Most of the Scandinavians who came to Ireland were Norwegian. They were simple craftsmen and merchants looking to make an honest living with trade, or farmers aiming to settle upon lush lands following the depletion of Norway’s natural resources—while still upholding the role of a warrior if the duty arose. Whatever their course, there is something to be said about the fearless men who bravely picked up their families and left their homelands to journey on an open sea in the hopes of making a new life for themselves.

Along with courage, these men made and kept oaths of loyalty, both with their gods and their brothers in arms. It was not likely that oaths were broken, as doing so would have called to question one’s honor, and during this time, a man’s character was either his glory or his shame.

These men were also family men; a people who stood closely together, sometimes living together in the same longhouses and raising each others’ young as their own. This was not done for poverty sake, but as an opportunity for the younger generation to learn specific crafts and strengthen bonds within the group. If a lad aspired to be a blacksmith, he’d be fostered by the local blacksmith, if one did not run in his own family. It was a convenient, if not logical form of apprenticeship.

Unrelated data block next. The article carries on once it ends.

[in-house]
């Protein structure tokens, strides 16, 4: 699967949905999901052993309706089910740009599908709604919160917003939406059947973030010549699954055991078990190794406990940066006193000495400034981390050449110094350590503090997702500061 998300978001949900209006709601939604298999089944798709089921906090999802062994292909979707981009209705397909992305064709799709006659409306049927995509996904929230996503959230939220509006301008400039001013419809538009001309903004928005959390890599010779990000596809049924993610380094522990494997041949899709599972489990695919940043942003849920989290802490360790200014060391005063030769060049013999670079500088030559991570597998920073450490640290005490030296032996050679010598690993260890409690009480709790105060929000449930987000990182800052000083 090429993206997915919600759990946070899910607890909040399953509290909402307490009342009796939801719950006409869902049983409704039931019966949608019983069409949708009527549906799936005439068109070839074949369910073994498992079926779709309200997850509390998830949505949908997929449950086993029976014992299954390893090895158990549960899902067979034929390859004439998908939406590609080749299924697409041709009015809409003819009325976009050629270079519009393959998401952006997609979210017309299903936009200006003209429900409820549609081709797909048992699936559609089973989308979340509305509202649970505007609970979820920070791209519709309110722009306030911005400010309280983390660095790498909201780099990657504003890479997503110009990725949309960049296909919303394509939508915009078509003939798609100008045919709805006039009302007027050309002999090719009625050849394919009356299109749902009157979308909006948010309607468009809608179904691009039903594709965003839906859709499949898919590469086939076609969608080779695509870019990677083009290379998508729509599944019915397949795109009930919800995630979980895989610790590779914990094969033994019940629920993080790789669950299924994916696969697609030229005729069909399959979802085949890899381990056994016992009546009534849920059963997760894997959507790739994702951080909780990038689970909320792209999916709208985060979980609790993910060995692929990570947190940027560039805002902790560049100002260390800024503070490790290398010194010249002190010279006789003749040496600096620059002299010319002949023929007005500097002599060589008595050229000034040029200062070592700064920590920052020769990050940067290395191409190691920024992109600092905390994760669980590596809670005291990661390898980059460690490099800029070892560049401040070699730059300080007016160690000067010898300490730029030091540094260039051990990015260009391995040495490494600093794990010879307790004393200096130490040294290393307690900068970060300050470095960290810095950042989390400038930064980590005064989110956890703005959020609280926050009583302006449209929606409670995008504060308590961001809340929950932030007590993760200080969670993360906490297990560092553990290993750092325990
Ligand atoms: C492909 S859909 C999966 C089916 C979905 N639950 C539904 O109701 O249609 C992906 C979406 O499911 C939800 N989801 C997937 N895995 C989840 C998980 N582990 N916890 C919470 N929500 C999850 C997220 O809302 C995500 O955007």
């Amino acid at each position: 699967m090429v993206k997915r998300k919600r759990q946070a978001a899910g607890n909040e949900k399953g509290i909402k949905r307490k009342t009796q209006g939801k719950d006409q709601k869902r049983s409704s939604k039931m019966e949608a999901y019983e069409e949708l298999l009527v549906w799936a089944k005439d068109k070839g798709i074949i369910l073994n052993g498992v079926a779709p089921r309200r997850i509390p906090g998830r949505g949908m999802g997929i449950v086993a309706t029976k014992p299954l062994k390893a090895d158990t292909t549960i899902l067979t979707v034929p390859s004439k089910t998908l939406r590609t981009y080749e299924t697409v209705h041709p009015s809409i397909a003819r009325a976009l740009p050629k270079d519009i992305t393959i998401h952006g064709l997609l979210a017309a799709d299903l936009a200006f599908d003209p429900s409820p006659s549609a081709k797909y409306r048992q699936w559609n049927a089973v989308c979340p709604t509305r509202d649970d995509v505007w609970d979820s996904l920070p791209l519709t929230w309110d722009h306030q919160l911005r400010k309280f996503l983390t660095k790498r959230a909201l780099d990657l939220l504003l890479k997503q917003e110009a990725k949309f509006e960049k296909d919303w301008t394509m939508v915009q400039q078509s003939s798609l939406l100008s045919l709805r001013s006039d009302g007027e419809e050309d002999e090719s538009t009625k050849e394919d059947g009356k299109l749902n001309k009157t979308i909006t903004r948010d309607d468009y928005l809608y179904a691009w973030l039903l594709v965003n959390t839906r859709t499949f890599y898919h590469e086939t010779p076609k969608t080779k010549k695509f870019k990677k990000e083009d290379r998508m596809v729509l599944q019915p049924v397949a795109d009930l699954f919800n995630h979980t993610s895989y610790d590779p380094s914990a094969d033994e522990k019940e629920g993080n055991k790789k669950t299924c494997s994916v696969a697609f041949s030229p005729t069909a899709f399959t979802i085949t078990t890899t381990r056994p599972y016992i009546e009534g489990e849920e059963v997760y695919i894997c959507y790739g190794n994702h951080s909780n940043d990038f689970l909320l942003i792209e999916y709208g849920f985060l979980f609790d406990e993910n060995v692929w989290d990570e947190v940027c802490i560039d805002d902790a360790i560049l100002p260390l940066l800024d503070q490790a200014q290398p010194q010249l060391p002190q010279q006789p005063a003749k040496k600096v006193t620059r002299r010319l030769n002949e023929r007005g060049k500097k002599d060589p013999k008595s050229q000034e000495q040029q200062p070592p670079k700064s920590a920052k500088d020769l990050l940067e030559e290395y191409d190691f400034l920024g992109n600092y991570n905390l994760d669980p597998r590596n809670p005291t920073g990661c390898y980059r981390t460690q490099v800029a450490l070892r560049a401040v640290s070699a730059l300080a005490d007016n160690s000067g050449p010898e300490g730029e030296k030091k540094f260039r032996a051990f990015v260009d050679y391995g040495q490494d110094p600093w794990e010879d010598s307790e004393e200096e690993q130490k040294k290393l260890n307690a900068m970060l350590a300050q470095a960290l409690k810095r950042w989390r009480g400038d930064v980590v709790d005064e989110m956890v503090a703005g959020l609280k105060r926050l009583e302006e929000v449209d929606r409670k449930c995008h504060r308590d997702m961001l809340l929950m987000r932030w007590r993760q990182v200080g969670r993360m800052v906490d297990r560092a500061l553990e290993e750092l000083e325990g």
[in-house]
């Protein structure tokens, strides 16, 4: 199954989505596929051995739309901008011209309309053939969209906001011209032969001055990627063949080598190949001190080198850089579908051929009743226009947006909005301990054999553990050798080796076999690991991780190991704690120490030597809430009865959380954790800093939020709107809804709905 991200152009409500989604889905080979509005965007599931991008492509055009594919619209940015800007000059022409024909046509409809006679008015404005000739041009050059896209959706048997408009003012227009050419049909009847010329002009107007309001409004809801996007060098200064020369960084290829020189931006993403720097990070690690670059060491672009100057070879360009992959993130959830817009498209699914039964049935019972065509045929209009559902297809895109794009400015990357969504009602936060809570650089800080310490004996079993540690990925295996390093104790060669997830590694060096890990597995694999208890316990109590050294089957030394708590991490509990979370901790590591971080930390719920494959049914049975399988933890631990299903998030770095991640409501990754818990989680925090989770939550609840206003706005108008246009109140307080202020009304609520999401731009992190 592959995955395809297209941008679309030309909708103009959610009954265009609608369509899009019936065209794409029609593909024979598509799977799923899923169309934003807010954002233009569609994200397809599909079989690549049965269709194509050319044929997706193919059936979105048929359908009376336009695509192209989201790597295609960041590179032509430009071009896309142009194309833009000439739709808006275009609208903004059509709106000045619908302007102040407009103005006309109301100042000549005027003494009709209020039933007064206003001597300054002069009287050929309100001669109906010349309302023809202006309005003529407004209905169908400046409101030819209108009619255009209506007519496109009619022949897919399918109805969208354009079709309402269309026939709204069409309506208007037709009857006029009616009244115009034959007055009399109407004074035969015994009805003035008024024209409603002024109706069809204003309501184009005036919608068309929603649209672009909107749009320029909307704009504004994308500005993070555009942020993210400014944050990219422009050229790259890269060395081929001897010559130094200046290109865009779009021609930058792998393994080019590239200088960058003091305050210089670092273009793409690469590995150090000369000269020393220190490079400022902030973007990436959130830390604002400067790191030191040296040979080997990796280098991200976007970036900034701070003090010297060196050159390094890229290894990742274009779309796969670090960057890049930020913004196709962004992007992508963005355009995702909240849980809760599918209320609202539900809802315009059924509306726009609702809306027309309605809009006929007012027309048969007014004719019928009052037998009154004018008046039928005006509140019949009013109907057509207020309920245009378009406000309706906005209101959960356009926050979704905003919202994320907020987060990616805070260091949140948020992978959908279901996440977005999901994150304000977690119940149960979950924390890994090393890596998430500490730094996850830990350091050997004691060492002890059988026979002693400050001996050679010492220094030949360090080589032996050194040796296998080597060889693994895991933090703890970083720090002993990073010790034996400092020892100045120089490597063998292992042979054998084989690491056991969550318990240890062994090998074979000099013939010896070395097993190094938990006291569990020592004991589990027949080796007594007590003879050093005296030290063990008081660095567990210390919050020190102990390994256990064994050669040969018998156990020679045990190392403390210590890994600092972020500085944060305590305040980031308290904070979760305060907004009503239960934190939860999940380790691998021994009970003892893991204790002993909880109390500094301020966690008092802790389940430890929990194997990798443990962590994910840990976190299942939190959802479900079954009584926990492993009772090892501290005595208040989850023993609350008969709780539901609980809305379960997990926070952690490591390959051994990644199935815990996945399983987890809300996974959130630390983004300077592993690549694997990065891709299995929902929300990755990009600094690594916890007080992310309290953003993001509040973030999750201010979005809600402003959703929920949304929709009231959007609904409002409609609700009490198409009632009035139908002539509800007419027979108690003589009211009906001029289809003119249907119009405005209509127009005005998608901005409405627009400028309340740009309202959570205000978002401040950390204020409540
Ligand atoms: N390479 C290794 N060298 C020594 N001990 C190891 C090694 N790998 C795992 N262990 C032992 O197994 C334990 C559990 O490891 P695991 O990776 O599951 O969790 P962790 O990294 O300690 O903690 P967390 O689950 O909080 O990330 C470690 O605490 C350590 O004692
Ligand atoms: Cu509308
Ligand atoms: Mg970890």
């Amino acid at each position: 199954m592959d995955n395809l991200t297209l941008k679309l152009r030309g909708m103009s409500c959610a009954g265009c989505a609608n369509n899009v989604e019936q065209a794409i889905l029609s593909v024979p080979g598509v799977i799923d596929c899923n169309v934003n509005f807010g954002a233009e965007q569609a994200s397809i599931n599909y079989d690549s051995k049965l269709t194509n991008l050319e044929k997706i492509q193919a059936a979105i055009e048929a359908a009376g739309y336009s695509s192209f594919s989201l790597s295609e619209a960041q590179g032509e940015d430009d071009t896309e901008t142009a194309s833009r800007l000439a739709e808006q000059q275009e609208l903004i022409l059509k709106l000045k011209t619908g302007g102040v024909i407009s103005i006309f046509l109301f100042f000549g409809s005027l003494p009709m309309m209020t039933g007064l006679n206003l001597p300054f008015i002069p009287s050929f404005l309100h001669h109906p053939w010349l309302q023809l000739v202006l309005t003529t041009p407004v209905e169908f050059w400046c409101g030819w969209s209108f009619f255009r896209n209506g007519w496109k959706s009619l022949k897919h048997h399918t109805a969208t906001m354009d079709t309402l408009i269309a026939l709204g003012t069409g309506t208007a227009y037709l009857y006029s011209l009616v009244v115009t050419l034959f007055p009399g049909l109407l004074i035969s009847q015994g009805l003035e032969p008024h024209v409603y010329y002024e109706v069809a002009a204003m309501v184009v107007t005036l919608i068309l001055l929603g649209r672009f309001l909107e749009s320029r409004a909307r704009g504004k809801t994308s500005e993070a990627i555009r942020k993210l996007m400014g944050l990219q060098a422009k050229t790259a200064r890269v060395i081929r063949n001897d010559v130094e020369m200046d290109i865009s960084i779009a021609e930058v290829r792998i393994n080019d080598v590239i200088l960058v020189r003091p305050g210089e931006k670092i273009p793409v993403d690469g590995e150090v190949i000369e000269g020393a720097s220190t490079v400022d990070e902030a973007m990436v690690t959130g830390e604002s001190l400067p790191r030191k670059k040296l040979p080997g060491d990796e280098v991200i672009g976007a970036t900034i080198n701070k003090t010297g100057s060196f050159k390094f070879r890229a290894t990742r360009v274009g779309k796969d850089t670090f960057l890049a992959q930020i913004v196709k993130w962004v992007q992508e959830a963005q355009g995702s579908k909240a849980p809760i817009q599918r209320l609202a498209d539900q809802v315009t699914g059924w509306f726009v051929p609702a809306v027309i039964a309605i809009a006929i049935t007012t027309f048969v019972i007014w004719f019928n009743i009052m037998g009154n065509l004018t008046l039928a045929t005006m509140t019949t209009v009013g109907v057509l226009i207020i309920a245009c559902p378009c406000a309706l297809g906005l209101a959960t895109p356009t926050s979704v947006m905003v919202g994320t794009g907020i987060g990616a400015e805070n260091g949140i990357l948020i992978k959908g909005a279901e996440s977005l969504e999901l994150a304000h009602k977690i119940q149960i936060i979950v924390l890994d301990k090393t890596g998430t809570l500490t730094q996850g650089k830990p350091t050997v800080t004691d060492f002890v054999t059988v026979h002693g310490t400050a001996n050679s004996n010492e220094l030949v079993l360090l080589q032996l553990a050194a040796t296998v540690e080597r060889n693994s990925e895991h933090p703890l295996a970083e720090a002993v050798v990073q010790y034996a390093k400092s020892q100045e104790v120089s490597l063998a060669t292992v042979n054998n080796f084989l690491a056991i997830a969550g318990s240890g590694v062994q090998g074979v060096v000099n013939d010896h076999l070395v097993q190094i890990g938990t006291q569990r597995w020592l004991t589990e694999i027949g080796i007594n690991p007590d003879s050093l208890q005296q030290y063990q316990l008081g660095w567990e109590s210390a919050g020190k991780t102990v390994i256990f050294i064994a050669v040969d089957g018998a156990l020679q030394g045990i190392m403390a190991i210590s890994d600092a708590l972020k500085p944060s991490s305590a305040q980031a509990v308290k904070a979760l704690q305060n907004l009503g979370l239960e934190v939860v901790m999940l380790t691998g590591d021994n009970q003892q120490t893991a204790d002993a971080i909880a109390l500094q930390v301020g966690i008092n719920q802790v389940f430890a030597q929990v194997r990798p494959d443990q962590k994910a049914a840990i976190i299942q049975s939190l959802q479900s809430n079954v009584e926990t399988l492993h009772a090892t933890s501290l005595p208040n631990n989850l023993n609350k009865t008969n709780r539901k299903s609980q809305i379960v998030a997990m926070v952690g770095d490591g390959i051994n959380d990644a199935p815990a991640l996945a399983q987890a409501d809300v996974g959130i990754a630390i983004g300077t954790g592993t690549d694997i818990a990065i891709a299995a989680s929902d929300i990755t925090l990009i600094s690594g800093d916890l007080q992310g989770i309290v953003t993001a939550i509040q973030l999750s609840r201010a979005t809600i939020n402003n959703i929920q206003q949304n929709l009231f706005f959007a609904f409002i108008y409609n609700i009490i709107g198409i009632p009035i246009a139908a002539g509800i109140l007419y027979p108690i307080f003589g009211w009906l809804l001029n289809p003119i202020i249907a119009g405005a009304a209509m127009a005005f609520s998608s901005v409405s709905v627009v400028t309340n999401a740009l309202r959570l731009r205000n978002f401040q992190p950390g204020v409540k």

But as much as we’ve come to discover the Northmen’s high regard for kinship, it still did not get in the way of independence. When a lad grew of age, he was free to stay at home or live abroad. There was no disappointment if a son wanted to venture out and find new lands for himself.

In truth, this was the spirit of the Northmen. Their vitality for adventure, as well as their unsurpassed nautical intelligence, helped them to perfect the most versatile sea vessel of their time. Their ships were sturdy enough to withstand the treacherous storms of the open sea, yet shallow enough to slip up rivers and streams. They understood clearly the concept of latitude and could even navigate their ships in the darkest of night using the Pole Star.

One last misconception I feel worth mentioning, is that contrary to popular belief, the Northmen were relatively clean for men of the Early Middle Ages. They groomed themselves often, employing the use of braids and clips in their hair, various rudimentary bone “picks” for their teeth and ears, and within the realm of credibility, bathed more frequently than their European neighbors. This has been suggested to be a purposeful tactic, as they were well aware that in order to gain the attention of a noble woman, one’s hygiene could play a factor in her willingness. And if you look at the most common find in excavated Scandinavian gravesites, aside from weapons, it would be the comb.

I hope this has given you a new insight on “Vikings,” and yet on the same token, an empathetic sense of pride for the Irishmen who withstood, sometimes complied with, and, yet, ultimately survived the men of the North.
Copyright © 2014 by Renee Vincent. All Rights Reserved.